A standing-room-only crowd came to Hiawatha Davis Jr. Recreation Center in Park Hill to hear Mayor Michael Hancock’s State of the City speech on July 10. Affordable housing, mobility, and the importance of public centers were the centerpieces of his address. But the most enthusiastic applause greeted Hancock’s pledge to stand by the Clean Power Plan and the Paris climate accord and his exhortation that “It’s time to stop threatening our cities, stop targeting innocent people, and get to work on real solutions to bring hard-working undocumented people out of church basements, and out of the shadows.”
Hancock opened by reminiscing about growing up in Northeast Denver—playing basketball at the Hiawatha Davis rec center, conversations interrupted by the noise of the old Stapleton airport, lunches at now-closed Pierre’s—to emphasize the tension between the old and the new in a city that has experienced explosive growth over the last several years.
“Today, we face new challenges—like housing, traffic and the need to better manage our growth,” said Hancock. “But no matter how much Denver has changed, some things have always stayed the same. We never give up, we never stop caring for one another, and we never doubt that we can do better.”
Emphasizing how “change can happen the ‘Denver way,’ so that we remain connected to our past, to our neighborhoods and to one another,” Hancock detailed his accomplishments and goals in key areas that have been challenged by Denver’s rapid expansion.
Hancock noted that in addition to the 3,000 affordable homes built in the last four years and the 1,000 units under construction, an additional 1,500 will get started in the next year. The city is also “land banking”—accumulating vacant land and buildings for future affordable housing. Denver has launched a $150 million affordable housing fund to support its efforts.
The mayor also announced a new pilot project to open 400 existing, vacant apartments to low- to moderate-income residents through a collaboration with Denver Housing Authority, employers and landlords.
And without using the word, Hancock addressed the issue of gentrification, “While many worry about losing their homes, the current housing crisis forecasts an even greater loss—the displacement of historic African American and Latino communities,” he said. Hancock pledged to put anti-displacement measures at the forefront of his 2018 budget proposal.
Transportation and Mobility
Addressing the issue of crowded roads, Hancock announced a new “Mobility Action Plan,” which will “accelerate the policies and projects necessary between now and 2030 to move more people, more efficiently and more safely.”
Noting that currently 73 percent of Denver commuters drive to and from work alone, the mayor declared a goal of reducing that to 50 percent by 2030. The city will institute more transit-only travel lanes—such as the one proposed for Colfax with more bike lanes and bikeways and expanded bus service.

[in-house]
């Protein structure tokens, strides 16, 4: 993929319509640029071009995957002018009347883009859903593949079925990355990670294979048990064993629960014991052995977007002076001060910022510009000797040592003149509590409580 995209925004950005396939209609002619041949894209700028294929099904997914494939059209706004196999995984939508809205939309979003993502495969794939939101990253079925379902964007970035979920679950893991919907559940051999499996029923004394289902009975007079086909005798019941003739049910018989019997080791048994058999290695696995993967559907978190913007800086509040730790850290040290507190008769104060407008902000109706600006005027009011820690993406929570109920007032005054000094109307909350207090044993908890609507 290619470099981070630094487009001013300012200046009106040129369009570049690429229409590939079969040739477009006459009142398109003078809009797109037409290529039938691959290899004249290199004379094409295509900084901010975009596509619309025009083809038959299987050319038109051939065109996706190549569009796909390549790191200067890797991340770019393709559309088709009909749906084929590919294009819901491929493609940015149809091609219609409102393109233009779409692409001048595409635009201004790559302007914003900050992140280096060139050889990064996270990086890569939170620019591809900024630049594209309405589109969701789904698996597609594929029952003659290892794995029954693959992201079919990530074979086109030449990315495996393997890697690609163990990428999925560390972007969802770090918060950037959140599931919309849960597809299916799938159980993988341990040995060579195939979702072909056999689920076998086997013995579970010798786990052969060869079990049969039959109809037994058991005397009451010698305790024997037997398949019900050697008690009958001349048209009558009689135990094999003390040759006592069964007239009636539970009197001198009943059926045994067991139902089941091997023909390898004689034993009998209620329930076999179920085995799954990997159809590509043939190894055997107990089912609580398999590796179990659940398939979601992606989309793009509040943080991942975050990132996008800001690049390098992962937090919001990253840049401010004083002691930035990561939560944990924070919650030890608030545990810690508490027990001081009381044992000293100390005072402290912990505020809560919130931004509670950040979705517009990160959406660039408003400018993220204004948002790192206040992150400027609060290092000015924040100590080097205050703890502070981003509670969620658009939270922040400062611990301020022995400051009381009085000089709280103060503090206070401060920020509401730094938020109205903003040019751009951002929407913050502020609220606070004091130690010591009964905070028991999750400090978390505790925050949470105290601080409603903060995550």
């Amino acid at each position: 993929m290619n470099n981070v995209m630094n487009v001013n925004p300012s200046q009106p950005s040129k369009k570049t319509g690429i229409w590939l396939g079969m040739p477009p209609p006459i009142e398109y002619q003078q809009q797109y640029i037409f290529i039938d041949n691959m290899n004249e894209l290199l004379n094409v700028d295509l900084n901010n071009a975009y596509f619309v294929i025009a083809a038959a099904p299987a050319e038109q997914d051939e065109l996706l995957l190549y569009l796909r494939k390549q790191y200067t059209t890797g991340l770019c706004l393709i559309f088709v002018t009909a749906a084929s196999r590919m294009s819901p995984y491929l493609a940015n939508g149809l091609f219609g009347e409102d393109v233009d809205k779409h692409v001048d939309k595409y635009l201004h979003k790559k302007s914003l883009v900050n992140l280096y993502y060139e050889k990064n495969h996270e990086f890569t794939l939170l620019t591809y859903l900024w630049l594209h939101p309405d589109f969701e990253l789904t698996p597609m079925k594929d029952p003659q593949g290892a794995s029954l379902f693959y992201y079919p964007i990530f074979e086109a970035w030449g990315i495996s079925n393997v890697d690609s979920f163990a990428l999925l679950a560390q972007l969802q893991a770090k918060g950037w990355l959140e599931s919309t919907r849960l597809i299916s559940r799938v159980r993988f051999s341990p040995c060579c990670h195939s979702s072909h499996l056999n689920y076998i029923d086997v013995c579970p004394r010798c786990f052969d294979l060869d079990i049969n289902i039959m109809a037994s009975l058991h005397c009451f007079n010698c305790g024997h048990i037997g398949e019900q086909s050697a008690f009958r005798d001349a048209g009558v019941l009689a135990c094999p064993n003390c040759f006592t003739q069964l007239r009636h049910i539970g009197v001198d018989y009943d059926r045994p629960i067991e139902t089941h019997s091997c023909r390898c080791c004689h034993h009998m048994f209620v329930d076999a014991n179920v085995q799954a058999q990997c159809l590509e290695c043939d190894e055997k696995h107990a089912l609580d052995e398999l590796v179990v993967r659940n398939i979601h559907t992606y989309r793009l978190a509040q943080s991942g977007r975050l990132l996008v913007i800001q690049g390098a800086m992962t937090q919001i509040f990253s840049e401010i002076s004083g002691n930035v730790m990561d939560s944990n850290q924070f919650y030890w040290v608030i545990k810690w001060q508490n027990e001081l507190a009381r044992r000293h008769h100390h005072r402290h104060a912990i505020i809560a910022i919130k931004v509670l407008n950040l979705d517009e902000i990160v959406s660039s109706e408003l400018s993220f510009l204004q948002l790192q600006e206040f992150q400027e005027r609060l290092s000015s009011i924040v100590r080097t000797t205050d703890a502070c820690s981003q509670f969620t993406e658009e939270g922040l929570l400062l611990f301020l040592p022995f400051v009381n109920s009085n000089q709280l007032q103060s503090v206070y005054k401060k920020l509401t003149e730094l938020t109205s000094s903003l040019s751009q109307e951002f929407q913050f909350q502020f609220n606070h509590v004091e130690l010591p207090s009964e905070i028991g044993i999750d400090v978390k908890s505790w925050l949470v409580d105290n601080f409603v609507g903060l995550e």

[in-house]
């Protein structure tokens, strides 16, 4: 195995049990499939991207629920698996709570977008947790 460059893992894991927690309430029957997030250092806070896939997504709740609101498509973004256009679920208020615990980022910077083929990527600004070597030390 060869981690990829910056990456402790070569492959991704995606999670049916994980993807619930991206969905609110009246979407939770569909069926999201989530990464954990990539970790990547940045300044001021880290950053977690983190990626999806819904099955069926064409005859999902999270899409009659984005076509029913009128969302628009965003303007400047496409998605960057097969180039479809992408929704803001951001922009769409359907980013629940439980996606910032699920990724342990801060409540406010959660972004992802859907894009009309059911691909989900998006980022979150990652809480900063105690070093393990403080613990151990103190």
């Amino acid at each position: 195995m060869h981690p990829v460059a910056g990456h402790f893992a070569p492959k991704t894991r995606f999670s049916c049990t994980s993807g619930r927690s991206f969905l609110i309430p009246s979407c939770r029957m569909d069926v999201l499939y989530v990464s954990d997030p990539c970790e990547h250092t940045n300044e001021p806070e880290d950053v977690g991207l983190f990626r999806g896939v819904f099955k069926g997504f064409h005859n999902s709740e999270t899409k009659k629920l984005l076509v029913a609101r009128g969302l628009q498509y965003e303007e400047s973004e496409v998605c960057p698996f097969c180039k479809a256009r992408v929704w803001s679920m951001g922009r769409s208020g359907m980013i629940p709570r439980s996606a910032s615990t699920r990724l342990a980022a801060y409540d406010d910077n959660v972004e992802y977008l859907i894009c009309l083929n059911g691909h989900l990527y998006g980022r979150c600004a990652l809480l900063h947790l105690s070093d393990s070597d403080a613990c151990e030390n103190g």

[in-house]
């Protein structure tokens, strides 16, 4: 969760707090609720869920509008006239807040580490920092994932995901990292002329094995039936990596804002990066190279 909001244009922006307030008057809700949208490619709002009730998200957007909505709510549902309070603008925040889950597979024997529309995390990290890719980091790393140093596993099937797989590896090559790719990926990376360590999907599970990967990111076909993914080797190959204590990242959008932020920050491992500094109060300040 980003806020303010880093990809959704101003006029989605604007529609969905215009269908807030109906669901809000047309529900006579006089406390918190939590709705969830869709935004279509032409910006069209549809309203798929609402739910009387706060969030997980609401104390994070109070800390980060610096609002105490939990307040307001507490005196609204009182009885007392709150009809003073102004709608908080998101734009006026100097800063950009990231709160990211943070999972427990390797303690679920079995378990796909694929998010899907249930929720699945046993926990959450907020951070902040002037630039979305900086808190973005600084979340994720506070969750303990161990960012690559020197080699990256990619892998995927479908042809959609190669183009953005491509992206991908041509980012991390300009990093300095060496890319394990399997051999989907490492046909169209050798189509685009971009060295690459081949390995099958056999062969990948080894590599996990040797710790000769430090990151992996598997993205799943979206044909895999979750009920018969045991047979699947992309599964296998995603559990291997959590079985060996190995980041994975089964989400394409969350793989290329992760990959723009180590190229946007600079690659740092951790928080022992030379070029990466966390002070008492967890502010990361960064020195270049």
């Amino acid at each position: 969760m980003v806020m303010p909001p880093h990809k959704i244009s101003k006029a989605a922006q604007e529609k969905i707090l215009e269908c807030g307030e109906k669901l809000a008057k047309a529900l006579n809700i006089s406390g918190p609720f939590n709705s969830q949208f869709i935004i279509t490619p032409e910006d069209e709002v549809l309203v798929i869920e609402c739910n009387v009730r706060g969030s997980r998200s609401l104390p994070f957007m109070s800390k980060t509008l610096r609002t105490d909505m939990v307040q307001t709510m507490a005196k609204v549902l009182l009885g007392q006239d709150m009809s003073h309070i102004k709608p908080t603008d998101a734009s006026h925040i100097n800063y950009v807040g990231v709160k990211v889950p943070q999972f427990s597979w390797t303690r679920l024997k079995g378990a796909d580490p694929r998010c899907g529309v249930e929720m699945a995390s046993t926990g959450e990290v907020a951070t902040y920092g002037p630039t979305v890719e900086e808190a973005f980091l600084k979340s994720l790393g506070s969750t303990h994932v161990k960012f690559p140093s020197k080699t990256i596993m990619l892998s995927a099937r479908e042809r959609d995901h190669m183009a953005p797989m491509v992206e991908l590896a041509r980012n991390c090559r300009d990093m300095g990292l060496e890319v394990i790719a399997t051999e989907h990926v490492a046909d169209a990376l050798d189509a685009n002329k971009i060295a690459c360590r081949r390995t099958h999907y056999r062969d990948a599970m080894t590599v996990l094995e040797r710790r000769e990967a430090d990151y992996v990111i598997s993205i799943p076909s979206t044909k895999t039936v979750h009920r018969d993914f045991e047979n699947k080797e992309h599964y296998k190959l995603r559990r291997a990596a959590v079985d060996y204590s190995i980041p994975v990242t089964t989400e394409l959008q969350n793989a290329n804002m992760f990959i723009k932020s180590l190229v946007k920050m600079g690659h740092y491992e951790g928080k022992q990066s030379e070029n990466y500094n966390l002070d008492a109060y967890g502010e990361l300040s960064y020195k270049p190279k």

He also announced that the city, in partnership with RTD, is providing 1,500 free bus passes to high school students for the summer.
Hancock’s Mobility Action Plan will be coordinated through the Department of Public Works, and a new Department of Transportation and Mobility, which Hancock announced last week.
“And with Washington cementing its dysfunction 140 characters at a time—it has become clear that any meaningful support from the federal government will end where it has for the better part of a decade—stalled,” said Hancock, who suggested that Denver will need to invest at least $2 billion over the next 12 years in transportation, beginning with his 2018 budget.
The Importance of Public Centers
Addressing the ways in which a rapidly expanding city can continue to make itself prosperous and livable, Hancock ticked off a number of ongoing and future revitalization efforts.
National Western Center—He announced the launch of a community investment fund for the National Western Center, ensuring it invests in surrounding communities of Globeville and Elyria-Swansea as it is redeveloped.
Colorado Convention Center and DIA—Noting that “the people of Denver should expect their public assets to benefit their futures,” Hancock promoted planned renovations to the Colorado Convention Center and DIA.
Parks and Recreation—“In a city nearing 700,000 people,” said Hancock, “it’s never been more important to protect, preserve and grow our parks and recreational opportunities.”
MY Denver Card—He described a variety of current and future city efforts in these areas, including the expansion of the MY Denver Card program to provide discounted access to senior citizens.
Red Rocks—Preservation of a historic camp at Red Rocks for future public use.
In closing, Hancock said, “The time is now for a new civic contract, a return to a city where living is easy, where opportunity abounds, and where we remember where we came from, how far we’ve come, or how far we’ve yet to go. This gym, this rec center, this neighborhood—this is what makes us great. The heart and passion of this city is embodied right here, and in places, neighborhoods and people across Denver.”
City workers grilled hot dogs and hamburgers afterwards, with many city departments on hand to provide information about programs to attendees.
The event was not without controversy, however, as several groups of protestors expressed their concerns at the barbecue. Citizens concerned with the I-70 widening project held signs, and homeless activists pantomimed sweeping away sleeping bags in protest of the city’s “homeless sweeps.”